Every time I come back from a trip with Secretary of State Condoleezza Rice, I ask myself whether it was worth the money we paid for it.
A cynic would probably offer an easy no for an answer, and there are many who would argue that the Bush administration’s foreign policy successes have been too modest to justify Miss Rice’s travel expenditures — the Air Force plane, the fuel cost, the hotels suites and all the rest.
Miss Rice and her entourage, on the other hand, would probably say that trying to bring peace to the Middle East or to end North Korea’s nuclear program is worth every penny spent on travel.
But for a newspaper, the answer is not that simple. Since we are in the business of news, we try to compare the monetary cost of our news-gathering against the value of the stories we write.
That value, however, is not always easy to measure. True, if an article gets numerous hits on our Web site, we — and our advertisers — feel satisfied that it reached a large audience. Sometimes, though, a story may not attract a huge readership but have public-interest value, which happens mostly when we write about policy and other serious issues.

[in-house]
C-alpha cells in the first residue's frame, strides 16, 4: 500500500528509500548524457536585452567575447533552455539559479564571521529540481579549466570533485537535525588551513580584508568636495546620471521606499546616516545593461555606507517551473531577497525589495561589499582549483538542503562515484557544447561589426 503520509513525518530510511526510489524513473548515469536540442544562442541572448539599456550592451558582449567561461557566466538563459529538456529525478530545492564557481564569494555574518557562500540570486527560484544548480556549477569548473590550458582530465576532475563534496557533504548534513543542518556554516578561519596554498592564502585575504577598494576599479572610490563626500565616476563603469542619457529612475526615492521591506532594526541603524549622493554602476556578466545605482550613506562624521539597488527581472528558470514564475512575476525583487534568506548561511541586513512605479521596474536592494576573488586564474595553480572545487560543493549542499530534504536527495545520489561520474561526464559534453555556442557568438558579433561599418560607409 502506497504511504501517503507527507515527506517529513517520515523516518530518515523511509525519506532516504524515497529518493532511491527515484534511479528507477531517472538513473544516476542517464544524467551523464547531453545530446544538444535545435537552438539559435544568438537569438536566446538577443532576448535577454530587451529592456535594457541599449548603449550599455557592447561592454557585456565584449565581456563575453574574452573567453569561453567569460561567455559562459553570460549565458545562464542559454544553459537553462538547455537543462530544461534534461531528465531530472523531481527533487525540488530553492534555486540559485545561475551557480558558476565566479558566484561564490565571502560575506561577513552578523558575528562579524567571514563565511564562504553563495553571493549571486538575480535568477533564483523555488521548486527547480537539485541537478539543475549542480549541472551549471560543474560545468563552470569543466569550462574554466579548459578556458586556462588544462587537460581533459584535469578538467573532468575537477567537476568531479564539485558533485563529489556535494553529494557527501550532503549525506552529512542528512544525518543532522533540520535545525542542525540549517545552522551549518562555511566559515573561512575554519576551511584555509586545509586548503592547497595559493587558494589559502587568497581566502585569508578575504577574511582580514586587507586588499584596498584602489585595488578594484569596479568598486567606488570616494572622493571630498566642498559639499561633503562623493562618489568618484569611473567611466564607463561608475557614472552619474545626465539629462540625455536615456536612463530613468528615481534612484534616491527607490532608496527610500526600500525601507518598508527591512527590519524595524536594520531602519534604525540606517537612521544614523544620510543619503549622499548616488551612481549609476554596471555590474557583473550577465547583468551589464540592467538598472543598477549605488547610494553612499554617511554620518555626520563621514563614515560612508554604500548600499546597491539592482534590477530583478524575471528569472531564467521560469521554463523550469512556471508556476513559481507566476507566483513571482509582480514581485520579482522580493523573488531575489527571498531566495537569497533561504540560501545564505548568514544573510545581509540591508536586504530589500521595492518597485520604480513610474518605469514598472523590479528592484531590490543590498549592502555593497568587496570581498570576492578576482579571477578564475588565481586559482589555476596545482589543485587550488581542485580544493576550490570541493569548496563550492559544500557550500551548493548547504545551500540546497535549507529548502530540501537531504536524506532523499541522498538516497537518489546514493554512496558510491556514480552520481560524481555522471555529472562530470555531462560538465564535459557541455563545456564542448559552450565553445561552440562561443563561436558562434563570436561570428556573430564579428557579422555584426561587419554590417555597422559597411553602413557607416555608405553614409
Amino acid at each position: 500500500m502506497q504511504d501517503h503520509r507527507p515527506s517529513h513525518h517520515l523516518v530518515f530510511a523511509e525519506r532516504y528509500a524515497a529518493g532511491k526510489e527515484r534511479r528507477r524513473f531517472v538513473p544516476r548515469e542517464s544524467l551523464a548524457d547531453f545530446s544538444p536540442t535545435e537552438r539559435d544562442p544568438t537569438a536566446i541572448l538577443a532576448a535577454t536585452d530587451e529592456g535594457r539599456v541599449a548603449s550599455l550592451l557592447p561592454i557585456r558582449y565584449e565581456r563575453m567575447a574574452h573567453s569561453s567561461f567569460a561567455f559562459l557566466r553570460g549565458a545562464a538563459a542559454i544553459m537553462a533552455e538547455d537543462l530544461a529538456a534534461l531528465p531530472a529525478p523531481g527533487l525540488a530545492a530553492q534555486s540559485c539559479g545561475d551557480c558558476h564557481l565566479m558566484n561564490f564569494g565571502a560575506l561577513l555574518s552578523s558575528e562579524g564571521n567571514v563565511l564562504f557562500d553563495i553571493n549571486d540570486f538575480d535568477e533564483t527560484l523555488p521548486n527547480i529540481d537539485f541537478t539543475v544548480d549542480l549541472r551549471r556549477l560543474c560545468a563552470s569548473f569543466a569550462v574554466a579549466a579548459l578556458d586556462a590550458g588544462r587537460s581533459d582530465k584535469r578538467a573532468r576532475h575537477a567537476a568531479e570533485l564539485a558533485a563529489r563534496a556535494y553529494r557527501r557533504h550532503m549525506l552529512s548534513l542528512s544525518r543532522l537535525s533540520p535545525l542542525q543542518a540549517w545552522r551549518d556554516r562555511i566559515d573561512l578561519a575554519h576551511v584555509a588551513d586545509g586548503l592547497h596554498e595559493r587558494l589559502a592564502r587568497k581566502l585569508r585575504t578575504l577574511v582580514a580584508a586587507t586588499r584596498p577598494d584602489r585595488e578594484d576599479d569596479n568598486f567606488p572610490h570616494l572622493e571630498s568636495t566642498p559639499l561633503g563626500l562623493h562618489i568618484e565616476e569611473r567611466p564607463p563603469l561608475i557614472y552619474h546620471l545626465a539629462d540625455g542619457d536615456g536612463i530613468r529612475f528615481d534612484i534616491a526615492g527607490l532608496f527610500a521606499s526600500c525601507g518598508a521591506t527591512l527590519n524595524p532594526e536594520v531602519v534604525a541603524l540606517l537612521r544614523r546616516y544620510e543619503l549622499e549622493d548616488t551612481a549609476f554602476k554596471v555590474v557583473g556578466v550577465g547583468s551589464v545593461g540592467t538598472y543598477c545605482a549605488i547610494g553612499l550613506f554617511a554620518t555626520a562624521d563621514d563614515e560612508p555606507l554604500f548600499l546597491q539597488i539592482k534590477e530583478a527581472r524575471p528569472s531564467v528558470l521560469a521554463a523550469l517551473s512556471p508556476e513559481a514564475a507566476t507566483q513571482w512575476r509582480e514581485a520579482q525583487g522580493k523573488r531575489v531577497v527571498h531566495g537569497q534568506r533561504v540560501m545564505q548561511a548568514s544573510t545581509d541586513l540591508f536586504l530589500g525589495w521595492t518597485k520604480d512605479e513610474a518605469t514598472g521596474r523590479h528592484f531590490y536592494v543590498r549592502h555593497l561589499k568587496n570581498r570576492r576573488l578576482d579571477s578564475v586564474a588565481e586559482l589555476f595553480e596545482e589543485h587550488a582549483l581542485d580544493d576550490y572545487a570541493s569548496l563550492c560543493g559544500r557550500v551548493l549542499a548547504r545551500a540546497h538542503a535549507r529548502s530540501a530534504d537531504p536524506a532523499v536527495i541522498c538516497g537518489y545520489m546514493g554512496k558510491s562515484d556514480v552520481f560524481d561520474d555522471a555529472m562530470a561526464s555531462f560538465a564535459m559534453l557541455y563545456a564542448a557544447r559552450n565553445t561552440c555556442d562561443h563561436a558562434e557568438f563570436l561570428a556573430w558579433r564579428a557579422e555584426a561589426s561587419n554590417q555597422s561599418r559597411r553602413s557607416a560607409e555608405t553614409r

Diplomacy invariably falls in that category. Even though most of what diplomats do seems foreign and detached to most Americans, their work actually affects people’s lives. The price of oil and the war in Iraq are perfect examples of that.
So whenever I board Miss Rice’s plane, where I’m now writing these notes, I hope that I’ll get several front-page stories out of the trip ahead of us. I’d consider it a bonus if I were to meet people on the road that would become sources for future stories.
Packed schedule and waiting around
This trip we are now wrapping up took us only to London, Israel and the Palestinian territories, but the schedule was packed.
In London on Friday, Miss Rice had several meetings with fellow foreign ministers from several major powers — on the Middle East peace process, on Iran’s nuclear program and on the future of newly independent Kosovo.
I filed three stories that day. The Middle East article we only posted on our Web site, we ran a front-page story about a “refreshed” package of incentives offered to Iran if it suspends sensitive nuclear work, and we published the Kosovo piece in the paper’s foreign section.
We frequently complain that we are made to wait around far too long on these trips, and the waiting times seem to be increasing. There is a saying that no embassy employee has ever been fired for taking the press somewhere too early.
On Friday, we had to leave our hotel in central London an hour and a half before the start of a press conference in Lancaster House, the guest house of the Foreign Office, which is only a 10- to 15-minute drive away (and, by the way, next door to the home of Prince Charles and his wife, Camilla). As we had predicted, we were sitting in the briefing room within half an hour, having gone through security, as well as down and then up some stairs through the back.
Reaching out of the bubble